Has antidepressant and antianxiety properties. Bacopa contains bacosaponin C and bacopasides, which were observed to show antidepressive properties in animal studies. In a human study, people over the age of 65 who used bacopa showed a decrease in both anxiety and depression.9

Promotes normal blood pressure. This herb has been observed to help in vascular muscle function and the complete utilization of nitric oxide. These two processes help in normalizing blood pressure.10

Functions as a nootropic. As mentioned above, bacopa can boost cognitive function and improve memory and creativity. It also helps in improving focus.

May improve memory and information retention. In a study, subjects were given placebos and bacopa monnieri supplements.

The individuals who were given the bacopa monnieri showed a higher ability to retain newly introduced information. Improved cognition was also observed in people who took bacopa regularly.11

Acts as an adaptogen. Bacopa has the ability to regulate the body's response to acute and chronic stress. In an animal study, rats were treated with bacopa monnieri and subjected to high amounts of stress.

Their dopamine and serotonin levels were then measured, which showed that there were no observable decreases in both of these hormones.12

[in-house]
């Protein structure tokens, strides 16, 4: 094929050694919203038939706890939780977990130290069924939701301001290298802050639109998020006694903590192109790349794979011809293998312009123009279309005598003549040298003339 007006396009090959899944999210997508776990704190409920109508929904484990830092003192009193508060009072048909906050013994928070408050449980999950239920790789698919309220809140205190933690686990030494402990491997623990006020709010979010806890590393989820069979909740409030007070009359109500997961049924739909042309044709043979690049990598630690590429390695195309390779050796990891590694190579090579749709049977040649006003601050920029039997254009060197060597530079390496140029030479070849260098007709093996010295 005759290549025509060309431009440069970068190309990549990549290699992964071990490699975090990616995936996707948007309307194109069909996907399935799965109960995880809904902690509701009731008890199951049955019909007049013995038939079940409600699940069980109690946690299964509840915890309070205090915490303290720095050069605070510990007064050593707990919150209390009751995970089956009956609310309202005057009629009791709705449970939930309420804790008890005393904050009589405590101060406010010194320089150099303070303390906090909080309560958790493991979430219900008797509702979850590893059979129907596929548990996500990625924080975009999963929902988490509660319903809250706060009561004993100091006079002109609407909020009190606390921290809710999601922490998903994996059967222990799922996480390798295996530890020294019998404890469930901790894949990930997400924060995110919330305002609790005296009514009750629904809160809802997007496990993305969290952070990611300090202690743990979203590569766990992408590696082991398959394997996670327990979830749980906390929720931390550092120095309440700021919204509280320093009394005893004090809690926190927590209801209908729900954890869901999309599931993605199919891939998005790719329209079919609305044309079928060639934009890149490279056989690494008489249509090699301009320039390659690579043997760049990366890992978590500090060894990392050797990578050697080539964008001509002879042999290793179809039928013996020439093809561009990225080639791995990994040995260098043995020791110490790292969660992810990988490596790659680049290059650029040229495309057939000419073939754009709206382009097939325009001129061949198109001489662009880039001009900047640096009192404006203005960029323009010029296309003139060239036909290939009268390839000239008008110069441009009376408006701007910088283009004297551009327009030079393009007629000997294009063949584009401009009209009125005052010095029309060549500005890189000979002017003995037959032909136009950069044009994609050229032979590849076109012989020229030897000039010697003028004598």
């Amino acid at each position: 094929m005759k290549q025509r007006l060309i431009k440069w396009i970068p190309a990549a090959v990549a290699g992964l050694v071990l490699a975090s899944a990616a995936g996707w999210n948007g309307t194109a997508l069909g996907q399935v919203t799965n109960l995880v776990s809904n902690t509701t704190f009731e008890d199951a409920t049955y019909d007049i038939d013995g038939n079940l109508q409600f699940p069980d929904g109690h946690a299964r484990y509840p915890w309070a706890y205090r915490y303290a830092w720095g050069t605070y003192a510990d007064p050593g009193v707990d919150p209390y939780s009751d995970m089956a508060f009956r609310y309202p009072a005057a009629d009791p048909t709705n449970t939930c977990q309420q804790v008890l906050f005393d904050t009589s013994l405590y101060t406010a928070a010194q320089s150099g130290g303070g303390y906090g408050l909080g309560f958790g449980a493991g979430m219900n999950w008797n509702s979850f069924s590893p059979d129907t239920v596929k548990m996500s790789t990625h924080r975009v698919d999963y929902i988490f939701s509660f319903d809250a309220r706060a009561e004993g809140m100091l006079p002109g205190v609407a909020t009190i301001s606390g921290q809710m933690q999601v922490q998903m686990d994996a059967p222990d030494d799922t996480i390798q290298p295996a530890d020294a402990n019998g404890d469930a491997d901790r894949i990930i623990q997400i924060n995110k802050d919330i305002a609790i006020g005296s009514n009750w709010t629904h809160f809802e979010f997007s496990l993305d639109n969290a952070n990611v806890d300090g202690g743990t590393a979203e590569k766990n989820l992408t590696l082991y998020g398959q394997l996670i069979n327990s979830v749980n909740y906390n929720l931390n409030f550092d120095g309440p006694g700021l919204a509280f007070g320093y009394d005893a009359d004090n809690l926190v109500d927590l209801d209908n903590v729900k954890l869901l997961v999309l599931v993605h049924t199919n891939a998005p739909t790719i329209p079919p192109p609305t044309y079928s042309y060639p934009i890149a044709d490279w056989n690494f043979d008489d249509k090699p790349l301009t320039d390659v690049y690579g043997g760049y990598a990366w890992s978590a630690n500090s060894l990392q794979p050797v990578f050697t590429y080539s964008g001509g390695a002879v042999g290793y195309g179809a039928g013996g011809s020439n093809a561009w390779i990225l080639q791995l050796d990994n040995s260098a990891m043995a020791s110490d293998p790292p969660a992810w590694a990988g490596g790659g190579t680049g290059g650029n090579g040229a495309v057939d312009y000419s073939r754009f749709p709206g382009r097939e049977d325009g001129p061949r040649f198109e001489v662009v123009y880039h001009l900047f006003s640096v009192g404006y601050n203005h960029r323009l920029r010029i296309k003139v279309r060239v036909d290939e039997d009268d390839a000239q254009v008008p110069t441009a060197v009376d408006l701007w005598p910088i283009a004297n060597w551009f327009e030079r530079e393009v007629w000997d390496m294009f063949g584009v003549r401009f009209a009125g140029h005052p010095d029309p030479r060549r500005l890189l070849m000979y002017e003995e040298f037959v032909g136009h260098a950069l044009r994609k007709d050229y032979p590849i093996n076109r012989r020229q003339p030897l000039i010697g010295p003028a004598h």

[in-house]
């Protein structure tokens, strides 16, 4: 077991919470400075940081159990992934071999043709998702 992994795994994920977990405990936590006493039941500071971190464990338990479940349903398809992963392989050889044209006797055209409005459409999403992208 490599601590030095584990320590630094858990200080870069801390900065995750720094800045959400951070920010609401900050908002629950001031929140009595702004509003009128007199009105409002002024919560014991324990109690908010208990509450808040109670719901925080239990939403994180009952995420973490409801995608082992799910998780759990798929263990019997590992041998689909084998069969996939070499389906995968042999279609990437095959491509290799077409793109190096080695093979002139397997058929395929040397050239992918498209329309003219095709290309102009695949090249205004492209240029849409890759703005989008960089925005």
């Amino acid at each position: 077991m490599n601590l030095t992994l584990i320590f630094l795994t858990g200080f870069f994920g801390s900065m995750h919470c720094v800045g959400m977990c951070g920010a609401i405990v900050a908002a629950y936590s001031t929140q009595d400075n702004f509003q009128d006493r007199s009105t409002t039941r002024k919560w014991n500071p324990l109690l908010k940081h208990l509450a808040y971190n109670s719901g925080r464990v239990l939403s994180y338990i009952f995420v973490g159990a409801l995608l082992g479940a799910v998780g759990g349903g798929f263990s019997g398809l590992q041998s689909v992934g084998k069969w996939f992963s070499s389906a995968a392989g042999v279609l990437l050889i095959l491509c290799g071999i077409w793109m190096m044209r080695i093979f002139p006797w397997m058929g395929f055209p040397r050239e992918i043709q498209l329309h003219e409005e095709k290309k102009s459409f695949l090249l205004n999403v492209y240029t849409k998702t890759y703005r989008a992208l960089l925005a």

How Can the Bacopa Plant Be Used?

The bacopa plant is available in the market in various forms. It's usually sold as an oil or powder, but is also available in capsule and liquid extracts, which are easier to assimilate and add to various foods.13
Bacopa has also been incorporated into the culinary world, and is now being used as an ingredient in meals.

People who use bacopa in their diet have noted that it has a bitter taste, which may not be that appetizing for children.14 The taste, though, is just a minor characteristic because what you're actually aiming to get are the numerous health benefits it offers.

As a supplement, however, taking bacoba in large amounts is ill-advised due to the fact that it may have a toxic effect on the body.

The recommended dose for this herb is normally 300 milligrams per day, but people often have varying tolerance to supplements. Be sure that you get a health practitioner's advice on the prescribed dose.15

Here's How You Can Grow Your Own Bacopa

Bacopa monnieri is a hydroponic plant, which means that it can grow without soil, and can even be cultivated in aquariums and other water-based planting systems.

The good news is that bacopa does not need too much of your attention for it to grow. All it needs is an adequate source of water and enough light.16 When growing bacopa in a hydroponic environment, make sure that it gets enough light so as to avoid the lower parts of the bacopa plant from rotting.

Bacopa can either be grown through seed planting or stem propagation.

For stem propagation, here are the steps to help you grow your own bacopa in your backyard:17

1. Prepare the soil where you will be planting bacopa. This plant grows best in waterlogged areas and poorly drained soil. Plow the soil and thoroughly get rid of the weeds that can compromise the growth of bacopa.

2. Divide the area into plots and put in one or two irrigations. Moisten the soil a day before planting the bacopa cuttings.